This article was written for the Statesman Journal and published December 2015. It is reproduced here for reference purposes.

1928 Christmas display window of the Specialty Shop owned by Renska Swart. Photo Credit: WHC 1963.001.0064.001.83

1928 Christmas display window of the Specialty Shop owned by Renska Swart.
Photo Credit: WHC 1963.001.0064.001.83

“Despite the hurry and scurry occasioned by holiday activities, countless passersby have paused to admire the unique and historically interesting window display at the shop of Renska Swart, on North High St., where “The Nativity” is vividly portrayed in miniature.”

Holiday window displays at The Specialty Shop owned by Renska Ladd Swart, were incredible works of art. By making use of every odd minute and working late into the night she was able to turn her inspiration into a concrete thing of beauty, much as an artist paints a scene upon canvas. To accomplish the magic, she converted a back storeroom into a tiny workshop with each work surface covered with paste pots, gesso, clay, string, paint, thread, brushes and every kind of material imaginable. Out of this tiny workshop, brought into being by the artistic talent of Miss Swart, came the Christmas themed “Nativity” window and other holiday window displays.

The Specialty Shop was strictly for the ladies, specializing in corsets, hosiery, lingerie, notions and gift novelties. From 1927 to 1930 it was located at 244 High St. sandwiched between the Senator Hotel and the Stage Terminal Building. Those buildings are long gone, replaced by the Salem Transit Mall and adjacent Courthouse Square. The main entry door of The Specialty Shop was flanked by large windows. The window at the left of the entrance door was used for business purposes, including a discreet sign. The window to the right of the entrance hosted holiday themed displays throughout the year such as the Nativity-themed window mentioned above.

This particular window in 1928 boasted a branch from the famed cedars of Lebanon nestled amidst a mixture of fir boughs, mistletoe and poinsettia flowers. Nestled in the branches below at the bottom of the window case amongst shepherds and sheep and a stray camel or two are two little brass jars brought from Damascus and a little mother of pearl star brought from Jerusalem by Miss Lina Heist of Salem. The window opposite continued the theme with a display of several pieces of tapestry brought from Palestine, also from the collection of Miss Heist.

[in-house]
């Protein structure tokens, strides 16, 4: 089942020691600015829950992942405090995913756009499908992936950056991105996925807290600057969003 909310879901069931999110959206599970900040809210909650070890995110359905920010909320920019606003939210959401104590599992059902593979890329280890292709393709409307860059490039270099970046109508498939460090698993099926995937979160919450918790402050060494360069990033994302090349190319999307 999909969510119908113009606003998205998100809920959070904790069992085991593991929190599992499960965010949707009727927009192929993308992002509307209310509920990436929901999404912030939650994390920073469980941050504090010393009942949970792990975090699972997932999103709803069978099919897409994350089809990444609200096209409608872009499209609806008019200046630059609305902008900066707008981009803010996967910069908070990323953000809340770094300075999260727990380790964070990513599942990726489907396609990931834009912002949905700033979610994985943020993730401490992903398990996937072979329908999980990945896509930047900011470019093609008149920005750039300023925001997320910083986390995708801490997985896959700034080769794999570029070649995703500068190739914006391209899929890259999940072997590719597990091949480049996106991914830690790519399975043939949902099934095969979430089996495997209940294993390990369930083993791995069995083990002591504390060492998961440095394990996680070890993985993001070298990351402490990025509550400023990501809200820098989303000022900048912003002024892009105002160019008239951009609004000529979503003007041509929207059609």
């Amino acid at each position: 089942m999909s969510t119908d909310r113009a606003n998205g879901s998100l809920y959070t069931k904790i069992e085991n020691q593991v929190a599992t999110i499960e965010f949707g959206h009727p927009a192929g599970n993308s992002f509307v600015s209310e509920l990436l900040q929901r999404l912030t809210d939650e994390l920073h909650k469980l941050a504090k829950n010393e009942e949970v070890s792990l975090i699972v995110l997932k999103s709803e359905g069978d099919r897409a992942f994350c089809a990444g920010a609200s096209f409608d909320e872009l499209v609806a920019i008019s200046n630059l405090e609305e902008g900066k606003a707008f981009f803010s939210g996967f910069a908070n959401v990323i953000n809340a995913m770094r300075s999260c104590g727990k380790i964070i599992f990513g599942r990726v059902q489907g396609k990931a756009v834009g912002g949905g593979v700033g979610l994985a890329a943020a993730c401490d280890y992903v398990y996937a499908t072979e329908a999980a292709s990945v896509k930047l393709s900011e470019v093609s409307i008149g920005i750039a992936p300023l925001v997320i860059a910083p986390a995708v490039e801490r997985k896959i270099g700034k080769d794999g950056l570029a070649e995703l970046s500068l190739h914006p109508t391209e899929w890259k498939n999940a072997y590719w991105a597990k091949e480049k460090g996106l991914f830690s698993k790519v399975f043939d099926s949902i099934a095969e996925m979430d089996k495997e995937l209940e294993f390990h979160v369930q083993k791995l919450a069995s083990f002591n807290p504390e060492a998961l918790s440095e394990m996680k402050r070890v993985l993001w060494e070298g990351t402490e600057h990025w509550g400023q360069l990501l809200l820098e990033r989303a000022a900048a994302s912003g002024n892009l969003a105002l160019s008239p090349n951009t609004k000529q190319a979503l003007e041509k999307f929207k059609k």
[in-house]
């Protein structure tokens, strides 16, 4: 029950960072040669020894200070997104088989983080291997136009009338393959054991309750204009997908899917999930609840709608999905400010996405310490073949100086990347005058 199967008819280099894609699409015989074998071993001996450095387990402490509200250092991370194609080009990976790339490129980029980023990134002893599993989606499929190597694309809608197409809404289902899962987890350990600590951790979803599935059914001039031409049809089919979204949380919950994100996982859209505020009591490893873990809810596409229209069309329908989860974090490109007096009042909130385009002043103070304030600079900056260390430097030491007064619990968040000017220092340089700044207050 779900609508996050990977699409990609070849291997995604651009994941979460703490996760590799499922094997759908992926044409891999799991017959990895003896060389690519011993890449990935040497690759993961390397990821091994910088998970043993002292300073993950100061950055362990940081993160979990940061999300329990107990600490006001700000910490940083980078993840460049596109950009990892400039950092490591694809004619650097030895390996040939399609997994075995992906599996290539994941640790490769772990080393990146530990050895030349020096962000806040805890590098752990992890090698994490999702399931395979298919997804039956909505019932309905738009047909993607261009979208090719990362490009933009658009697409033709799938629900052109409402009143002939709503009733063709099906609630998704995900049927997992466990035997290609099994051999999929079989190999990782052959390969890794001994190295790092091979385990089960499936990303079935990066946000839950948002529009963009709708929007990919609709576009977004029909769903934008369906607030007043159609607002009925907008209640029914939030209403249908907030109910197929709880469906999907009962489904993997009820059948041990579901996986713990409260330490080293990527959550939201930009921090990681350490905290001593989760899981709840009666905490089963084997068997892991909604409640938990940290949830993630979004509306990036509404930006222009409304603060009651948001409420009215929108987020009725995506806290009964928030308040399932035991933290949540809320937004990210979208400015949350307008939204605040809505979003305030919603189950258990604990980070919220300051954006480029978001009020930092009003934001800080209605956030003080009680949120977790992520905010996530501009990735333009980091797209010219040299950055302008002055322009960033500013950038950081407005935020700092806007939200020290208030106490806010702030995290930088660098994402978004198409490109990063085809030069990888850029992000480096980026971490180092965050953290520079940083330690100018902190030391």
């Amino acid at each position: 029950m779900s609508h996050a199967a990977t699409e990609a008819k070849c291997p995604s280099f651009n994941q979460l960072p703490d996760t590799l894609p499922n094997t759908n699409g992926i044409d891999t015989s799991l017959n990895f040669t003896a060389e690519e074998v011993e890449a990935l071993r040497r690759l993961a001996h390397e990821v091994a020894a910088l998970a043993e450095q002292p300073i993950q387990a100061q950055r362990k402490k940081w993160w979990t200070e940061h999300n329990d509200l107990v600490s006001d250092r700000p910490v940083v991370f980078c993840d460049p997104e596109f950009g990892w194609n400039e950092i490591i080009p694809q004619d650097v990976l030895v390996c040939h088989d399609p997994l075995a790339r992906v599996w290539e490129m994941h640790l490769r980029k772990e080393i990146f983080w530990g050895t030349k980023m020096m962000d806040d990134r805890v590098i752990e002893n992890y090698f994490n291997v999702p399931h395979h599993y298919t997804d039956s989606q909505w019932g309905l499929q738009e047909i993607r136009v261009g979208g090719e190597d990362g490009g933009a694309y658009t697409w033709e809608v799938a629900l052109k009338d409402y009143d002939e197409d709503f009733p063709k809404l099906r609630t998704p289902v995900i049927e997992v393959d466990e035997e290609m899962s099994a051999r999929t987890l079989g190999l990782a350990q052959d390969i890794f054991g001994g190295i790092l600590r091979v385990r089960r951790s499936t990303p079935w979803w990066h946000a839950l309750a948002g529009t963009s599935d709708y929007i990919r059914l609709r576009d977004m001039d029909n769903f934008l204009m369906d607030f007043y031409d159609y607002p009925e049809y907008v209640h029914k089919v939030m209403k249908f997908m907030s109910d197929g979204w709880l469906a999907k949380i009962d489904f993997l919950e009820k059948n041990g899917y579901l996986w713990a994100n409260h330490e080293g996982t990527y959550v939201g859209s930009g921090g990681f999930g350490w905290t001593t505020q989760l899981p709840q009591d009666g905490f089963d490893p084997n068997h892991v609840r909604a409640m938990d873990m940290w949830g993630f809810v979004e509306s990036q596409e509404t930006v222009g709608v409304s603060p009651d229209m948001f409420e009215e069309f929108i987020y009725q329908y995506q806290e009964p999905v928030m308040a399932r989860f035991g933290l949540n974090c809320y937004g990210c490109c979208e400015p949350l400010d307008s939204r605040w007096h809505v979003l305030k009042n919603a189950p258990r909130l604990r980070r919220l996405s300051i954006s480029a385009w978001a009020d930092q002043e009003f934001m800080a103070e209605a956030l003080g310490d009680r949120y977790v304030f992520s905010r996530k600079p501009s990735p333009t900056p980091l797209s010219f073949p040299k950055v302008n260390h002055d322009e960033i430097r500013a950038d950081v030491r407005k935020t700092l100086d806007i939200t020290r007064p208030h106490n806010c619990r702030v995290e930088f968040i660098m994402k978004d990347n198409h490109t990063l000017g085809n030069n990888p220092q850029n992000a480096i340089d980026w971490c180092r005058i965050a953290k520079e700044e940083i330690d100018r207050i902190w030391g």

The focal point of the window was of course the stable with Madonna and child, attended by three wise men presenting their choicest gifts, shepherds, cattle and sheep. And above the stable shines the Bethlehem star from the midst of a galaxy of lesser stars and miniature angels flying gracefully about. Perhaps most notably, in the background hung a sizable plaque of midnight blue, lettered in white, bearing an original poem entitled “The Star,” written by Miss Swart.

Bright shining star of God’s “inverted bowl”,

Oh, tell me, are you traveling to a goal,

Or, is your happy mission just to shine,

And brighten all this struggling life of mine?


What pictures bright you form upon the sky;

But all obscure if floating clouds are night.

Are all your dippers filled with sparkling dew,

for thirsty ones who come to sip with you?


Long years ago one shone in splendor bright,

And moved with grace and beauty thru the night

To guide the lowly shepherds and the wise

To a baby King who came from paradise.


I see you coming swiftly, falling star,

Are you God’s messenger who comes from far,

to tell me of His kindly loving care,

That He is in me, ’round me, everywhere?


I pray the God who holds you in his hand,

To give me light that I may understand

His scheme of things up there in mystic blue,

And maze of things for me to travel thru.

So what of the businesswoman who makes and manages all of this? Renska Ladd Swart was born July 21, 1882 in McPherson, Kansas to George & Tjerkje (Beckie) Swart. She was the second child in a family that would grow to include six children: Martin, Renska, Addena, Wikje, Hidde and Martha. Both parents were in the shop-keeping business. George managed Stonebrink & Company in Conway, Kansas, a general merchandise store and after the family moved to Woodburn, Oregon in the early 1890s, mother Beckie established a “racket store” a type of dime store. When the family moved to Salem a few years later Beckie set up shop again, this time specializing in notions, ladies undergarments and bric-a-brac. Renska grew up clerking in her mother’s store, and eventually took over the day-to-day operation renaming it The Specialty Shop.